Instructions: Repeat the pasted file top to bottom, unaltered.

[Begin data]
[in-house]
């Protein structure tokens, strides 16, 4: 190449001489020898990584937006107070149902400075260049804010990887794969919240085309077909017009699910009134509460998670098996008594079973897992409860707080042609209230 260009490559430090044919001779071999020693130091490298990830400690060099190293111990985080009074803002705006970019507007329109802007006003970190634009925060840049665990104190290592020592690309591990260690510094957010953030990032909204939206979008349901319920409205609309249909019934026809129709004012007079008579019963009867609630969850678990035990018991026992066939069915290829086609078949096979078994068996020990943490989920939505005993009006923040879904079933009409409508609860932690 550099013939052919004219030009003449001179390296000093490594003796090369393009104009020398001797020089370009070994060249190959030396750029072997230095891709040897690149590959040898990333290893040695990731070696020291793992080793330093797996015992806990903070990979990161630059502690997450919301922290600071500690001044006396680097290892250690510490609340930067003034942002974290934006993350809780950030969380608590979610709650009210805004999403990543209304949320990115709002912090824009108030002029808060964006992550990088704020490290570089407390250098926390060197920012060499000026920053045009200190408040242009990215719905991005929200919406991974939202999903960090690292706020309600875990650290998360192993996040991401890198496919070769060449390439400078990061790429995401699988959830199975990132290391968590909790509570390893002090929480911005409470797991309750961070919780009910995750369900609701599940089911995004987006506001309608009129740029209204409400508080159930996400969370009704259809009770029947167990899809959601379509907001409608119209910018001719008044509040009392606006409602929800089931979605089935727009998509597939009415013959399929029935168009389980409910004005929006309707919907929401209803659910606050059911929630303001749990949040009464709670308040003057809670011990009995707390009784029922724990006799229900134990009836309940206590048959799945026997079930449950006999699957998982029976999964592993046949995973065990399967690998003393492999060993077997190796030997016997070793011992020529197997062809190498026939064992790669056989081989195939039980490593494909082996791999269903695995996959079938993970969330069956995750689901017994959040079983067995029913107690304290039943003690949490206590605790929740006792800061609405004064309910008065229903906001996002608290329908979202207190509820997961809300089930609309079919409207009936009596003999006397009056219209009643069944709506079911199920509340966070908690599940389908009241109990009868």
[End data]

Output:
[in-house]
């Protein structure tokens, strides 16, 4: 190449001489020898990584937006107070149902400075260049804010990887794969919240085309077909017009699910009134509460998670098996008594079973897992409860707080042609209230 260009490559430090044919001779071999020693130091490298990830400690060099190293111990985080009074803002705006970019507007329109802007006003970190634009925060840049665990104190290592020592690309591990260690510094957010953030990032909204939206979008349901319920409205609309249909019934026809129709004012007079008579019963009867609630969850678990035990018991026992066939069915290829086609078949096979078994068996020990943490989920939505005993009006923040879904079933009409409508609860932690 550099013939052919004219030009003449001179390296000093490594003796090369393009104009020398001797020089370009070994060249190959030396750029072997230095891709040897690149590959040898990333290893040695990731070696020291793992080793330093797996015992806990903070990979990161630059502690997450919301922290600071500690001044006396680097290892250690510490609340930067003034942002974290934006993350809780950030969380608590979610709650009210805004999403990543209304949320990115709002912090824009108030002029808060964006992550990088704020490290570089407390250098926390060197920012060499000026920053045009200190408040242009990215719905991005929200919406991974939202999903960090690292706020309600875990650290998360192993996040991401890198496919070769060449390439400078990061790429995401699988959830199975990132290391968590909790509570390893002090929480911005409470797991309750961070919780009910995750369900609701599940089911995004987006506001309608009129740029209204409400508080159930996400969370009704259809009770029947167990899809959601379509907001409608119209910018001719008044509040009392606006409602929800089931979605089935727009998509597939009415013959399929029935168009389980409910004005929006309707919907929401209803659910606050059911929630303001749990949040009464709670308040003057809670011990009995707390009784029922724990006799229900134990009836309940206590048959799945026997079930449950006999699957998982029976999964592993046949995973065990399967690998003393492999060993077997190796030997016997070793011992020529197997062809190498026939064992790669056989081989195939039980490593494909082996791999269903695995996959079938993970969330069956995750689901017994959040079983067995029913107690304290039943003690949490206590605790929740006792800061609405004064309910008065229903906001996002608290329908979202207190509820997961809300089930609309079919409207009936009596003999006397009056219209009643069944709506079911199920509340966070908690599940389908009241109990009868």